Sunday, July 10, 2005


I spent Tuesday & Wednesday with the family in Belgium. We had a great time. It was my first time in a European mainland country for non-business reasons (other than my 8 days in Poland in 1987).

This trip was very different from the last one. Last month we spent two days entirely in the center of Edinburgh. This time we avoided the big city, Brussels, and split our time between the Ardennes and in and around Namur.

Obviously, you can only do so much in a 36 hour visit so we had limited objectives: see Bastogne, visit a medieval Citadel, experience something of life in a non-English speaking country. Here are a few observations from my time there:
  1. Many of the small towns/villages we drove through in Belgium (we never left the French-speaking area) looked fairly tatty. In fact, many of them reminded me of Mechanicville, NY, which is not really an endorsement. Small towns that have seen better days. One oddity was the number of homes that had steel roller blinds outside their windows. I hope these are simply a fashion and not an indication of the crime levels in these towns, many of which were very small.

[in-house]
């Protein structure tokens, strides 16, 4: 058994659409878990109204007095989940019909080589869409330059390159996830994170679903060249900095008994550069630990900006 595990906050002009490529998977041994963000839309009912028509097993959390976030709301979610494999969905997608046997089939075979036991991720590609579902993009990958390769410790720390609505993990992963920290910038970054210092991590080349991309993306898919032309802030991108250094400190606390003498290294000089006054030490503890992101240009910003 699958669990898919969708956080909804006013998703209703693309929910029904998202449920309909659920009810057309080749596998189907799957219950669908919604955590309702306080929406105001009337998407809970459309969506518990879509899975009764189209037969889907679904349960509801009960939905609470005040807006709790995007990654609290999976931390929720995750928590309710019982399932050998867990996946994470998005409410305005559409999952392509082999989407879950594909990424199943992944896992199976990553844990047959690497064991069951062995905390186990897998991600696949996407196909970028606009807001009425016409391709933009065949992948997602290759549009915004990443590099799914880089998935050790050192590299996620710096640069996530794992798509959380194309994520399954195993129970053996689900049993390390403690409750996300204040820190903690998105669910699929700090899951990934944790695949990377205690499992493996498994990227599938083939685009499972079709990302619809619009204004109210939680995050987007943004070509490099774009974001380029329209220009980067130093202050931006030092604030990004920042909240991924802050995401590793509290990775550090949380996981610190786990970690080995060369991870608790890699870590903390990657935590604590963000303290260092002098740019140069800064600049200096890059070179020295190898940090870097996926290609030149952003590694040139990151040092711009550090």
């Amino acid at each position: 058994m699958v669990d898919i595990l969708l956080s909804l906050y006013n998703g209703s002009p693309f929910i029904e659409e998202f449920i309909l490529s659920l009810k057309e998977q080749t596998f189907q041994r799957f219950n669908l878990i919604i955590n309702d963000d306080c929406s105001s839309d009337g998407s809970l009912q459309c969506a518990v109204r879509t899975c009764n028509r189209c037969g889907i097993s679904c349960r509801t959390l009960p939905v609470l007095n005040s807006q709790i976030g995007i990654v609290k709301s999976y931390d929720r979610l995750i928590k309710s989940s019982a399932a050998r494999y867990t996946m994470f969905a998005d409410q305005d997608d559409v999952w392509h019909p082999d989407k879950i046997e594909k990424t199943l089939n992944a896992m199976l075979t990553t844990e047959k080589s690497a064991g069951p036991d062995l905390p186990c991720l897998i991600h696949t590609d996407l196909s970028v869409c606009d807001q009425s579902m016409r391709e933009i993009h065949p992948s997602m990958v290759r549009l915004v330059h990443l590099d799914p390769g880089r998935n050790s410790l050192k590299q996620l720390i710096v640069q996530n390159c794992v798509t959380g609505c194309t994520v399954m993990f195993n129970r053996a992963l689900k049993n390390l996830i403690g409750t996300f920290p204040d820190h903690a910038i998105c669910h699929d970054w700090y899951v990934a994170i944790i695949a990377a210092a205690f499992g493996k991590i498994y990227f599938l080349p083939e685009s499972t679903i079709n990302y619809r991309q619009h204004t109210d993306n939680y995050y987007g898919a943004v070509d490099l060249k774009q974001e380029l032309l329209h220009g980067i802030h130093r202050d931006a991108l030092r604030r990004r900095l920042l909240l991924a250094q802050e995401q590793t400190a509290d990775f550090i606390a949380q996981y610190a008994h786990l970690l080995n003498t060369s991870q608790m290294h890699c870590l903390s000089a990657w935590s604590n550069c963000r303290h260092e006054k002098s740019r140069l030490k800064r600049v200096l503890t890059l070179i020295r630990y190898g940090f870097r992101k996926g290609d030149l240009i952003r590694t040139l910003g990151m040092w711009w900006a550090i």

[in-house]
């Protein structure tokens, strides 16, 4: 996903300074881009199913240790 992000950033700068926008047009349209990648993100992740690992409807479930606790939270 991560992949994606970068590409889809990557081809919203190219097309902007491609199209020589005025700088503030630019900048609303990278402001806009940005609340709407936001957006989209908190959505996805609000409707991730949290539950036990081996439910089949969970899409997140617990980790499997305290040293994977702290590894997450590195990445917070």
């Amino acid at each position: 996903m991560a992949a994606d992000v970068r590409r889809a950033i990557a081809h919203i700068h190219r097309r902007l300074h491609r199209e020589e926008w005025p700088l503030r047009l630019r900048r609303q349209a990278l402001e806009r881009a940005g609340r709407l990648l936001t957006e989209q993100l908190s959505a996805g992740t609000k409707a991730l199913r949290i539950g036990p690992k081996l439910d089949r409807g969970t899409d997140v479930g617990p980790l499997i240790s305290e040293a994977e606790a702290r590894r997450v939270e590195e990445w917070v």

2. Many people simply don't speak English. Many Americans (& Irish, I think) believe that all Europeans can cope in English, but that's simply not true. At least not in Belgium.
  3. The beer is very tasty.
  4. I didn't notice any outrageous differences in prices, except that one 10 year old VW Golf I saw for sale had a sign indicating a sale price of €4,500, which struck me as much higher than I'd expect to see for a similar car here.
  5. Frittes – French fries – seemed to be the national food. Everywhere you go you see little stores/shacks/stalls selling Frittes.
I never learned a word of French in school, so I pressed my daughter (who took French for one year) into service. To say she was reluctant to have a go would be a serious understatement. My four-year-old son was more fluent than any of us after 12 hours. That lack of self-consciousness is a great help.